My Podcasting Workflow

I’m podcasting since 2011. The setup has changed a lot in these 11 years. From local podcasts with single track recording with (mainly) analog audio equipment to remote multitrack recording a lot has improved that made my workflow more robust and reliable. My current setup is a mixture of local software and server run tools.


I’m using Reaper as recording software. Reaper is available for Windows and macOS. The multitrack audio recording software is not perfect for podcasting, but made better with the free Ultraschall software that contains plugins and skins to improve the usage of Reaper for podcasting.

To connect to remote guests, Ultraschall provides the possibility to use Studio-Link for low latency audio connections. Guest participating to the podcast can use the standalone version of Studio-Link to connect to the host/recorder. Each guest can be put into a separate Reaper-track to allow multitrack recording. Studio-Link also allows that the guest record their audio locally without the need for a recording software. In case the connection drops, the local recording of the guest can be exchanged and the Ultraschall provides a easy way to sync the audio tracks to enable the right timing. For each track a cough button can be enabled that mutes the track while it is activated to allow to drink a sip or water or cough without disturbing the recording.

Ultraschall provides an additional Soundboard that is played on a separate track. I use this to play the intro of the podcast, that is audible after our cold opener.

Ultraschall and Reaper provide a complex audio routing matrix to ensure the guests can hear what they should hear.

In order to integrate chapter marks in the podcasts, Ultraschall also provides a feature to place markers and name them during or after recording.

Screenshot of Reaper with Ultraschall


After recording, I usually check that the chapter markers are at the right position and that I haven’t missed any. I gut of the last seconds of the audio. I export the chapter marks to a different text file and I export all audio tracks into individual mp3s. Reaper/Ultraschall provides a possibility to do this in one step.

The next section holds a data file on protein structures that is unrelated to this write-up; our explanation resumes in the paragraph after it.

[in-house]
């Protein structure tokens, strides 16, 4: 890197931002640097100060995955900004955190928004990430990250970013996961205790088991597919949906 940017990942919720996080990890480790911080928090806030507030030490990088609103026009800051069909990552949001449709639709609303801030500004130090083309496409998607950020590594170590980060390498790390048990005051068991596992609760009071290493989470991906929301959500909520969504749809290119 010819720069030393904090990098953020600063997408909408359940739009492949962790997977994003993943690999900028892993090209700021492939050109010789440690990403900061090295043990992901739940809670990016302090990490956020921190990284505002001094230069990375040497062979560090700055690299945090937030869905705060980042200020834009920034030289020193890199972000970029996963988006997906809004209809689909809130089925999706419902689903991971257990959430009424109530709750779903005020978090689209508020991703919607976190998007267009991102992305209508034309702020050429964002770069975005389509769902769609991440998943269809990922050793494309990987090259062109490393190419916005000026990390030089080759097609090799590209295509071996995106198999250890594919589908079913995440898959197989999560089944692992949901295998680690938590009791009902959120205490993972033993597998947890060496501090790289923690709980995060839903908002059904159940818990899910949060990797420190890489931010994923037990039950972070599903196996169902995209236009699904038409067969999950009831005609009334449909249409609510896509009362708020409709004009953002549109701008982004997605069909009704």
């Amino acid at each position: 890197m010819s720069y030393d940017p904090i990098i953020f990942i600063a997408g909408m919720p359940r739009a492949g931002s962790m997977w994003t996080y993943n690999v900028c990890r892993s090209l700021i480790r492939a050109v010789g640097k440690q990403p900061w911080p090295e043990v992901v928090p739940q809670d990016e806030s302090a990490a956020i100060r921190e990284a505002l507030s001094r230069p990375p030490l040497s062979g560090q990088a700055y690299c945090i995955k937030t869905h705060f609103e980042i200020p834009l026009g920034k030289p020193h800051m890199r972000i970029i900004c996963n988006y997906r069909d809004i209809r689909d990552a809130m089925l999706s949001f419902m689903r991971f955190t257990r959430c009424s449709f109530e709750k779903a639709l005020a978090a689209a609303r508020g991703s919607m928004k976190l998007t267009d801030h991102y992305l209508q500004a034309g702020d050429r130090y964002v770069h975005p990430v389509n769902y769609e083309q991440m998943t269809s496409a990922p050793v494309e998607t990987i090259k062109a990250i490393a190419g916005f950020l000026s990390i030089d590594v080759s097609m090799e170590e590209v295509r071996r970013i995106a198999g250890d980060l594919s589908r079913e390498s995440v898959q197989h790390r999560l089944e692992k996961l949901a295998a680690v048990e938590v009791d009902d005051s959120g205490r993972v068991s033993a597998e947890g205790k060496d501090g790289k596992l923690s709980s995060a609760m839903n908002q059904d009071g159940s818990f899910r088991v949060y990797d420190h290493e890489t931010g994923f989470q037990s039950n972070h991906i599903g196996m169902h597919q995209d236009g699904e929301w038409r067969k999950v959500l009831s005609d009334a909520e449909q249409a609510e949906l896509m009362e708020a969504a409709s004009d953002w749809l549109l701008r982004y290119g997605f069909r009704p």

Audio Enhancement & Mixing

The next steps of my workflow take place on a remote server. I’m using the server of auphonic. Auphonic provides a tool that analyses the audio, adjusts the loudness of the tracks, adds an outro, downmixes the tracks, injects the chapters and exports the file.

I’ve created a multi track template for my podcast, that includes basic settings for all of the above steps. For each production, I open this template, upload the single audio tracks. Adjust the meta data that changes with each episode, like Title, Episode number, Filename-prefix and a short description. I add the chapter file, double check the files that should be written and I start the production.


While the files are uploading and auphonic is doing its magic, I’m preparing the blog post for the episode. I’m using WordPress and the Podlove pluginset. It’s highly integrated into auphonic, therefore I can directly select the existing auphonic production in order to import the metadata for the episode. I usually copy the description I wrote for auphonic to the blogpost body, add some Links for topics we talked about in the episode and fill the title. I ensure that the permalink for the episode is the way I want it to be and wait for auphonic to finish.

Auphonic result within WordPress


When I receive the email that auphonic has finished, I can check within my draft WordPress post that all files are located on the server. This is a job auphonic automatically does. If everything like it should be, all files are available, I publish the episode.

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